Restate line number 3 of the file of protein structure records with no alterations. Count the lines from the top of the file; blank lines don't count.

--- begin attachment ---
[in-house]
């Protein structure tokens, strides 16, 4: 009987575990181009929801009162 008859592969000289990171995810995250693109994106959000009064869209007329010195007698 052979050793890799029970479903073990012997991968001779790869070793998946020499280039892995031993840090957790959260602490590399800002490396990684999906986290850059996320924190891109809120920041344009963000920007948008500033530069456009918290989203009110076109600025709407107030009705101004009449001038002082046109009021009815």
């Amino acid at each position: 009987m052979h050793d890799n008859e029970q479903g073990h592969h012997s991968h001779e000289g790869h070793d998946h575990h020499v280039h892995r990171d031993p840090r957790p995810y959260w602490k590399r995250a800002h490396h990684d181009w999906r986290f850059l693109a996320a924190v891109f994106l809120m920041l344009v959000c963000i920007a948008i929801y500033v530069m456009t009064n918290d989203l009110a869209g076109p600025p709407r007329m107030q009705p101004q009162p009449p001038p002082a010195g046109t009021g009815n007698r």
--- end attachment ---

């Amino acid at each position: 009987m052979h050793d890799n008859e029970q479903g073990h592969h012997s991968h001779e000289g790869h070793d998946h575990h020499v280039h892995r990171d031993p840090r957790p995810y959260w602490k590399r995250a800002h490396h990684d181009w999906r986290f850059l693109a996320a924190v891109f994106l809120m920041l344009v959000c963000i920007a948008i929801y500033v530069m456009t009064n918290d989203l009110a869209g076109p600025p709407r007329m107030q009705p101004q009162p009449p001038p002082a010195g046109t009021g009815n007698r």